Satta Rebirth Riddim
Young Blood Records
March 21, 2017
from 5 (excellent) to 1 (poor)|
|Vocals : 5||Backing : 4/5||Production : 5||Sound quality :||Sleeve : 5|
Young Blood Records and internationally renowned Jamaican saxophonist Dean Fraser team up for a superior recut of one of reggae's best loved riddims: "Satta Massa Gana". It's the translation of the Amharic phrase "give thanks and praise". The tune has been described as the national anthem of roots reggae. The Abyssinians recorded the song in 1969 for Coxsone's Studio One, but he declined to release it. Two years later the group purchased the session tapes back from Coxsone and released the song (among others) with enormous success. Dodd responded with several answers versions and the riddim kept popular ever since. Dancehall artist Goofy aka Mr. G gathered several artists to voice the riddim and we love the result!
The ten track album features 9 vocal cuts plus the sax driven instrumental by Dean Fraser and respects and honours the original tune with its recognisable horns line. No weak tune here... strictly killers galore! Ginjah's tune "Times Are Hard" - "Times are hard and people a cry cost of living gone out a space" - is among our favourites. Gyptian, who is best known for his romantic vocal output, delivers a powerful optimistic roots tune called "Revolutionist". Loyal Flames aka Devar Oliver Stennett in combination with Vershon commands attention with his tune "White Line". Christopher Martin relicks the "Black Cinderella" riddim with his seductive lovers tune "Love Me". The producer himself delivers a strong lick with "Foot Steps". His tune with deejay Real V.I. deals with the attack on Real V.I. which resulted in a confinement to a wheelchair. Bugle is going from strength to strength, and with his tune "Acceptance" he shines brightly fi real. Anthony B. showers us with an appeal that's pure dynamite with his song "Duppy Bat". Finally Jah Vinci blazes with fire and conviction as he delivers "Ask Your Self".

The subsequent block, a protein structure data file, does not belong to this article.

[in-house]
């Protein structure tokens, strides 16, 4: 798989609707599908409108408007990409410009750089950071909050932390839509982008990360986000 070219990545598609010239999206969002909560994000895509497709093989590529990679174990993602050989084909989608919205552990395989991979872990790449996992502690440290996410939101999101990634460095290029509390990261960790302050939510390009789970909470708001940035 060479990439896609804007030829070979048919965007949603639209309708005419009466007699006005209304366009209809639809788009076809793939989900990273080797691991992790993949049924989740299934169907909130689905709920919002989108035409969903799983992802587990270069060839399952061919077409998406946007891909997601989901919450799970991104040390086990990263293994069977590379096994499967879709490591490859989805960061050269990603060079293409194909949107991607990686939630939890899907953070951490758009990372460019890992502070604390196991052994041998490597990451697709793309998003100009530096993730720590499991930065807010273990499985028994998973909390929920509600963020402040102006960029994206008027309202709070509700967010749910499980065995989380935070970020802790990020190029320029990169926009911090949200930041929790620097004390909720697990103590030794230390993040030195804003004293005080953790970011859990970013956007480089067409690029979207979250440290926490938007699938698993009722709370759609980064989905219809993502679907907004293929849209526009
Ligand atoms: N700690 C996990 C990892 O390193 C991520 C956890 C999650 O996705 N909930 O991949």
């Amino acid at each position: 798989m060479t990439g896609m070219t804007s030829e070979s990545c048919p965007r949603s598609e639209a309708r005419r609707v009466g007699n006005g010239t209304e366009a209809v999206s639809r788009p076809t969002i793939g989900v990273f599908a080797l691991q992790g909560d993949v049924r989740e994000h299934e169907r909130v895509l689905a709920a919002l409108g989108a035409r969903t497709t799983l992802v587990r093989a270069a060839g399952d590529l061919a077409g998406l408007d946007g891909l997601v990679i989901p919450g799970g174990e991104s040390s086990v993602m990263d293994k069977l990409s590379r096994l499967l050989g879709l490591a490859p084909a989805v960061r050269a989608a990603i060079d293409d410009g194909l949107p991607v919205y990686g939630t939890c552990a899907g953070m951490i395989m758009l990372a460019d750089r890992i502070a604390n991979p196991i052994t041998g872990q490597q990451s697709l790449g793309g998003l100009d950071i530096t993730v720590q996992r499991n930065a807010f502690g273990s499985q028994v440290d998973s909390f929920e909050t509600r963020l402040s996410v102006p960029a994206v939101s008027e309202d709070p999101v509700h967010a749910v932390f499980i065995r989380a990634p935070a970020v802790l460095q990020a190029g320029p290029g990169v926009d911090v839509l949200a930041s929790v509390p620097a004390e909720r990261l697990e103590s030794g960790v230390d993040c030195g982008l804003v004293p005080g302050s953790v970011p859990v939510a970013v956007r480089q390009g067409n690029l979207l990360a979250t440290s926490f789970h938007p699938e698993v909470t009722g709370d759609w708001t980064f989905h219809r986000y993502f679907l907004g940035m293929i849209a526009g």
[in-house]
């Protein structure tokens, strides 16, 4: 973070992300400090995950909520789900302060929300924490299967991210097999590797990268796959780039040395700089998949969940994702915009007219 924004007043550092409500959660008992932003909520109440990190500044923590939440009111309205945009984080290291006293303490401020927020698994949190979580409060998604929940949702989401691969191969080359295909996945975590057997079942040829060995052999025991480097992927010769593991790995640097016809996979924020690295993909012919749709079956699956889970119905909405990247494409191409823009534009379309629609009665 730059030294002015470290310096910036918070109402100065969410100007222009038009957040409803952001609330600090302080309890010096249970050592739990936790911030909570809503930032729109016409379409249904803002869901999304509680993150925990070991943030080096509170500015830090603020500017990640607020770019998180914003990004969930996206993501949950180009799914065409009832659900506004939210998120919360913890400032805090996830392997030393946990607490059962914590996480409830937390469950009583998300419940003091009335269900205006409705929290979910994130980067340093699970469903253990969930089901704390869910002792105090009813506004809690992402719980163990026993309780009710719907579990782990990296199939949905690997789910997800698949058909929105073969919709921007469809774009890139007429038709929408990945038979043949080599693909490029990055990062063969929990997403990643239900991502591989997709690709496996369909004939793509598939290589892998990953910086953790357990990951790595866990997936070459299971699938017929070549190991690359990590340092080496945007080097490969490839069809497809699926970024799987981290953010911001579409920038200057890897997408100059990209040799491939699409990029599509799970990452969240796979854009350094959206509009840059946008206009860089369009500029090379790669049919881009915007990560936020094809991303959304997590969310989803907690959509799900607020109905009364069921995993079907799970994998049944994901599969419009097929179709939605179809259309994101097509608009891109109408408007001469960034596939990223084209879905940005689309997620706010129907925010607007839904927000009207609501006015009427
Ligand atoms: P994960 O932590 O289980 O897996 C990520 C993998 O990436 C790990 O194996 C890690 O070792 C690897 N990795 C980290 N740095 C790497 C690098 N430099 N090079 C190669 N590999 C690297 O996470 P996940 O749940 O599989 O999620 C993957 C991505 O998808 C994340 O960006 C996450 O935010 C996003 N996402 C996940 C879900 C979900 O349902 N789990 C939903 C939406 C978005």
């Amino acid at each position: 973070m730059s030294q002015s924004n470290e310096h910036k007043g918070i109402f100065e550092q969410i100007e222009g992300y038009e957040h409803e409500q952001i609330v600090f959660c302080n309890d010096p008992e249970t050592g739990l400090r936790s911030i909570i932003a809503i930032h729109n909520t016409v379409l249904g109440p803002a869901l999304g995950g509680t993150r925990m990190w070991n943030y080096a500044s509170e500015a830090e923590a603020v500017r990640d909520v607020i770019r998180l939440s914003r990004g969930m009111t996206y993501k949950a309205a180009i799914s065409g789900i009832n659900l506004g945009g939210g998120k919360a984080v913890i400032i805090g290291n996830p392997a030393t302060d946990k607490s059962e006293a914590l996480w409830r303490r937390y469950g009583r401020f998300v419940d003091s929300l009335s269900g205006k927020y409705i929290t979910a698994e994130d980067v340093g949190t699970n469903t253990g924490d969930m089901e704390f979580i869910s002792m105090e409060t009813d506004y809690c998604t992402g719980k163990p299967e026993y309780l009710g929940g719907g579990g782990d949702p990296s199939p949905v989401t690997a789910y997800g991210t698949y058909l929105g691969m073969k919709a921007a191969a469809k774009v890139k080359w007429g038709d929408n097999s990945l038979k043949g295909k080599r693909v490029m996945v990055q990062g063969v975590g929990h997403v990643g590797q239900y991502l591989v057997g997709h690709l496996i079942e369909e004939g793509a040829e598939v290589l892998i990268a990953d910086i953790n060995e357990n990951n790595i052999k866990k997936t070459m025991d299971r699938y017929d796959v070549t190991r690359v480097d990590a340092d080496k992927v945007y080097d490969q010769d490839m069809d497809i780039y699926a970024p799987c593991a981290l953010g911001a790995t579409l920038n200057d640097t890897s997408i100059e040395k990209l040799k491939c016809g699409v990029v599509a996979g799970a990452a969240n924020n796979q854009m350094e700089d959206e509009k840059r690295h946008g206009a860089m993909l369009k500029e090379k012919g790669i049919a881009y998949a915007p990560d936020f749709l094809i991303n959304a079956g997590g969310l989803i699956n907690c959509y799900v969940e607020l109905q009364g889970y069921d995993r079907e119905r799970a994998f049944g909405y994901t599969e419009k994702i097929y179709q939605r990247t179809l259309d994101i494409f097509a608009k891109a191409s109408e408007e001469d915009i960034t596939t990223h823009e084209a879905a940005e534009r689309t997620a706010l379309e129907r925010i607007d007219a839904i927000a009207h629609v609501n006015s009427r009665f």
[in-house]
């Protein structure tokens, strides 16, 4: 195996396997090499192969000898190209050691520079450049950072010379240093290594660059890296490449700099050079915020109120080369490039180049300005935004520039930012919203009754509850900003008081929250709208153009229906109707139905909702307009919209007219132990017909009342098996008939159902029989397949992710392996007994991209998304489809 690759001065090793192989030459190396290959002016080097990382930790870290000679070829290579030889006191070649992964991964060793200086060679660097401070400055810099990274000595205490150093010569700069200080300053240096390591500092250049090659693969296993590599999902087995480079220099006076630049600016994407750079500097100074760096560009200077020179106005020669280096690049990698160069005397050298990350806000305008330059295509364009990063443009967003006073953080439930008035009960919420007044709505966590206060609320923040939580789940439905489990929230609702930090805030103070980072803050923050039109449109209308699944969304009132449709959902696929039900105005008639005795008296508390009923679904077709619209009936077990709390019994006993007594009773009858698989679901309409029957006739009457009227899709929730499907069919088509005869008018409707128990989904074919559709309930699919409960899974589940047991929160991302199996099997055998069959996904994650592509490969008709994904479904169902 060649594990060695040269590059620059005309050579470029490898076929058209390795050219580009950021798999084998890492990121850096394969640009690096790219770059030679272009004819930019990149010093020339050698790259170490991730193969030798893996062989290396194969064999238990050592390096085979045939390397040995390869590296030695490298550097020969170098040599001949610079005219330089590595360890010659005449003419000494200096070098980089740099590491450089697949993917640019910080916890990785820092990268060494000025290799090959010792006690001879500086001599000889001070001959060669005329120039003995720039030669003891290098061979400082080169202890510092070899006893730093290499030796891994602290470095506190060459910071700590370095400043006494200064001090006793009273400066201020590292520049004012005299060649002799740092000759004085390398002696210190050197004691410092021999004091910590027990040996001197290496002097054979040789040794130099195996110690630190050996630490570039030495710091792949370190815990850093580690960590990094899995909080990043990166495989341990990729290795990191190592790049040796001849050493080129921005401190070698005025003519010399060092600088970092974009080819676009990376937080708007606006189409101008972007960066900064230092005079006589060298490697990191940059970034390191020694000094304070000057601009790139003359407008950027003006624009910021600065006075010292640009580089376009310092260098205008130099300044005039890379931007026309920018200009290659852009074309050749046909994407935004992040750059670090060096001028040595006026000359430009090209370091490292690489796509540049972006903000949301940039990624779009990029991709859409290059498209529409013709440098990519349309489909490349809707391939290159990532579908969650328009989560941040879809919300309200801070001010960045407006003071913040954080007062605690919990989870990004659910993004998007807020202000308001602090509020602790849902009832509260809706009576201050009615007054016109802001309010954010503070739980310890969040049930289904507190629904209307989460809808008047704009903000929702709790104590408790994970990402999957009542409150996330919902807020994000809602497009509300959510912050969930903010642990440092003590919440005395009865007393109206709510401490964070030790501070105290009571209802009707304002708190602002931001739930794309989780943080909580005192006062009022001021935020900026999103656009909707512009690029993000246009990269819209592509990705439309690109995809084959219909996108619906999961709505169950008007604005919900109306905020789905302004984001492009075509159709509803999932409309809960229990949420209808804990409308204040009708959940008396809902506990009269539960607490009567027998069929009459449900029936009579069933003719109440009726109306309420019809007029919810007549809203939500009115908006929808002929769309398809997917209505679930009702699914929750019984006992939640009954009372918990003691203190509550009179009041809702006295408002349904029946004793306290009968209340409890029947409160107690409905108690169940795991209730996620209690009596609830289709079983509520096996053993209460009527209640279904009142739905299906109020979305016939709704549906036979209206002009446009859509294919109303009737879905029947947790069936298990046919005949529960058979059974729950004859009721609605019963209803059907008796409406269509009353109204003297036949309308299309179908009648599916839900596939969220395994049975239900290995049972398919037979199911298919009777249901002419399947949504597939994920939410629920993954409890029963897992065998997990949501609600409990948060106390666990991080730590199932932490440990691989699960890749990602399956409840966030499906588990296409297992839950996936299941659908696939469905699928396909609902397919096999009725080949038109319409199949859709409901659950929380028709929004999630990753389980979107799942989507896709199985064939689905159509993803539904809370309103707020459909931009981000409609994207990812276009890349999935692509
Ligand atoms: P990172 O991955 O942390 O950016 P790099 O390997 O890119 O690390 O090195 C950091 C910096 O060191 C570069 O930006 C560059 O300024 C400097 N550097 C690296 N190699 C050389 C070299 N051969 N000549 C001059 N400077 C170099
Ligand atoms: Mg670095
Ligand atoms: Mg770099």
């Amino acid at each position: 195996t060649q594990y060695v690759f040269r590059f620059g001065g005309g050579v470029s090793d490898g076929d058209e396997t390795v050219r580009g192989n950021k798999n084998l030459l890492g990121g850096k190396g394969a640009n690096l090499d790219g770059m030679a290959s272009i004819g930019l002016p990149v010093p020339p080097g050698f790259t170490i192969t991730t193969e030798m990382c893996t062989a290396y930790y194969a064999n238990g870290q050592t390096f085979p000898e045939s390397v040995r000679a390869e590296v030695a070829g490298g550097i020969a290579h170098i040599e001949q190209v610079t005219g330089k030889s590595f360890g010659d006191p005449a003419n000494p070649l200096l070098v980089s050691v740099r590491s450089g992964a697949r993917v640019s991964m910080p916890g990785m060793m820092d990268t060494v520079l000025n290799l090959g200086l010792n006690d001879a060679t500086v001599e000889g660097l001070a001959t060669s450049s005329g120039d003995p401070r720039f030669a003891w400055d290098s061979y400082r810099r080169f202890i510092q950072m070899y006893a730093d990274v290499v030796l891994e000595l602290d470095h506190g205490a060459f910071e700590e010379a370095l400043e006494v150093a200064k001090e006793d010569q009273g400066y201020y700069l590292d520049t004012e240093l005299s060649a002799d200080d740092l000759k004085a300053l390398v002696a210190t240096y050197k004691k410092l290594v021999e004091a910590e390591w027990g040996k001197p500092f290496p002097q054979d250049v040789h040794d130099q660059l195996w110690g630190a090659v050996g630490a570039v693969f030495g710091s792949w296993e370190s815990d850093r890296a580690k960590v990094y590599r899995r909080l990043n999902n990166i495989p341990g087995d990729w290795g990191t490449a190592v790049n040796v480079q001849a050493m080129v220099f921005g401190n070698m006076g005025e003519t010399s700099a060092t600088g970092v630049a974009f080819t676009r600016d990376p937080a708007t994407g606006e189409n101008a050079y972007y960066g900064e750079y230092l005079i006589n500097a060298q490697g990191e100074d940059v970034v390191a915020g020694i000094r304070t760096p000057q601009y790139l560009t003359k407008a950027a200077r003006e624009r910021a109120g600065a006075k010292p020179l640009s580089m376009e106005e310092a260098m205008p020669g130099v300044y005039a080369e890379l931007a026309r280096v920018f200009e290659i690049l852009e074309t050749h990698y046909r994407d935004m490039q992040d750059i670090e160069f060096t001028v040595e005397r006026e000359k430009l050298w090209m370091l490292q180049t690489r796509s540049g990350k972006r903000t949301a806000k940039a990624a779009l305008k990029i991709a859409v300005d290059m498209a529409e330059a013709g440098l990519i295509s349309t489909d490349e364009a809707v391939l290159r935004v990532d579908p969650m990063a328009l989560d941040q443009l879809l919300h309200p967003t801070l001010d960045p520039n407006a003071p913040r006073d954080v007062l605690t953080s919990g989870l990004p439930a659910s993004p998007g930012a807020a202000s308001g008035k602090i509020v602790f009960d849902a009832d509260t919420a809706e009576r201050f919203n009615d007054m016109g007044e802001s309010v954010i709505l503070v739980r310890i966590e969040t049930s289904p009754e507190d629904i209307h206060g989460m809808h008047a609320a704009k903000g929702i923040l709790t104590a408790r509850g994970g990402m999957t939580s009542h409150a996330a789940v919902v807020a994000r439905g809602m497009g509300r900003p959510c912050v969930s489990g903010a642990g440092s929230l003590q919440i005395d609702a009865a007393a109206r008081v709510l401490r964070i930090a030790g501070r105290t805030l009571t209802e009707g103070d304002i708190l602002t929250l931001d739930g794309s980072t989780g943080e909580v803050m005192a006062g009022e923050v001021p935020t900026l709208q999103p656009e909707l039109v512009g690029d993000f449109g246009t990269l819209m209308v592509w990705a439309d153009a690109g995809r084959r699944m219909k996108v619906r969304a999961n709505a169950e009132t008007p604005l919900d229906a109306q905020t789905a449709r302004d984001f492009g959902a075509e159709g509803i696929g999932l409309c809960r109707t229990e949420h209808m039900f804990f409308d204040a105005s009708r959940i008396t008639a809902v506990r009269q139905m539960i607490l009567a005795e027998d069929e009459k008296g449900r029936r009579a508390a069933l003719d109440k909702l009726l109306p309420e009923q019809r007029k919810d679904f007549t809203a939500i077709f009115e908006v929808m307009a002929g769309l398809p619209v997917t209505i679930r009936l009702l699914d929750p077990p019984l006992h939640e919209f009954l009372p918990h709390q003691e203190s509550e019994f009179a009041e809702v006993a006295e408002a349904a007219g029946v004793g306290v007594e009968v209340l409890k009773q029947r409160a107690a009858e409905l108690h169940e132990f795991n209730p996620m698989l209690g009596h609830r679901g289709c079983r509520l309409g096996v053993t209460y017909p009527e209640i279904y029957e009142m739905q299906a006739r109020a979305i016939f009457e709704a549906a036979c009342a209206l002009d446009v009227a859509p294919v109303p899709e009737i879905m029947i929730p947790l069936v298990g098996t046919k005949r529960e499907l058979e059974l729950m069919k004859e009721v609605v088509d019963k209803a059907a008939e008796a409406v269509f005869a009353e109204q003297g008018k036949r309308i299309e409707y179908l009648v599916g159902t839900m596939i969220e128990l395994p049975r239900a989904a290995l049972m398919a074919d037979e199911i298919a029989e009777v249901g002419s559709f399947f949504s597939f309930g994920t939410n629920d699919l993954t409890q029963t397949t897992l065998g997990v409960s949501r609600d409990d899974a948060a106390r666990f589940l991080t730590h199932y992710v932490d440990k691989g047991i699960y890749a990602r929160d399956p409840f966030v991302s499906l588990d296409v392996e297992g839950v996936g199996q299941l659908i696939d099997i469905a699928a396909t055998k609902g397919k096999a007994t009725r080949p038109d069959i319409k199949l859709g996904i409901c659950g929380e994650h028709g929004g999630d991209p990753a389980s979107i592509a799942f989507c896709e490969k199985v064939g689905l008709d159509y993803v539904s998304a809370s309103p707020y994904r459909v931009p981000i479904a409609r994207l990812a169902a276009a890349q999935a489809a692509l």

Recommended fi sure!